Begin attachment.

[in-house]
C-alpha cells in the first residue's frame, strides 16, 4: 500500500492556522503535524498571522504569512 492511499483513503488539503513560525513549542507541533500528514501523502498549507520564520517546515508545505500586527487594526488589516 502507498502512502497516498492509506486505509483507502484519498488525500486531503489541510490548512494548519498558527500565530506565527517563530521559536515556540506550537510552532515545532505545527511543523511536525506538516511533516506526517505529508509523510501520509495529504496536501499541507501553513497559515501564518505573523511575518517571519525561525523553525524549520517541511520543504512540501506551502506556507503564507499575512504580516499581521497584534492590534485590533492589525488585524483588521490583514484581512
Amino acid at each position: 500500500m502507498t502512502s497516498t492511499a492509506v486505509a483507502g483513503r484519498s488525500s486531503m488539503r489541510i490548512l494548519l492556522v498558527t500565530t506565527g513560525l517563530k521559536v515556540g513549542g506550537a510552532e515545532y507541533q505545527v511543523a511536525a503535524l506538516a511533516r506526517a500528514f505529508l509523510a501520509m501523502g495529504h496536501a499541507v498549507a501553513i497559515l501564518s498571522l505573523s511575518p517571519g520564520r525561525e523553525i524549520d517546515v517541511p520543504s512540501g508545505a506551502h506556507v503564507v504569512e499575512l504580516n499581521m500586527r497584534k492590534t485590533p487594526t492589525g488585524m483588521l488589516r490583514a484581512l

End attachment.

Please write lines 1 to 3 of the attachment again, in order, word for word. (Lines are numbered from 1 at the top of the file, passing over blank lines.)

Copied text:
[in-house]
C-alpha cells in the first residue's frame, strides 16, 4: 500500500492556522503535524498571522504569512 492511499483513503488539503513560525513549542507541533500528514501523502498549507520564520517546515508545505500586527487594526488589516 502507498502512502497516498492509506486505509483507502484519498488525500486531503489541510490548512494548519498558527500565530506565527517563530521559536515556540506550537510552532515545532505545527511543523511536525506538516511533516506526517505529508509523510501520509495529504496536501499541507501553513497559515501564518505573523511575518517571519525561525523553525524549520517541511520543504512540501506551502506556507503564507499575512504580516499581521497584534492590534485590533492589525488585524483588521490583514484581512
Amino acid at each position: 500500500m502507498t502512502s497516498t492511499a492509506v486505509a483507502g483513503r484519498s488525500s486531503m488539503r489541510i490548512l494548519l492556522v498558527t500565530t506565527g513560525l517563530k521559536v515556540g513549542g506550537a510552532e515545532y507541533q505545527v511543523a511536525a503535524l506538516a511533516r506526517a500528514f505529508l509523510a501520509m501523502g495529504h496536501a499541507v498549507a501553513i497559515l501564518s498571522l505573523s511575518p517571519g520564520r525561525e523553525i524549520d517546515v517541511p520543504s512540501g508545505a506551502h506556507v503564507v504569512e499575512l504580516n499581521m500586527r497584534k492590534t485590533p487594526t492589525g488585524m483588521l488589516r490583514a484581512l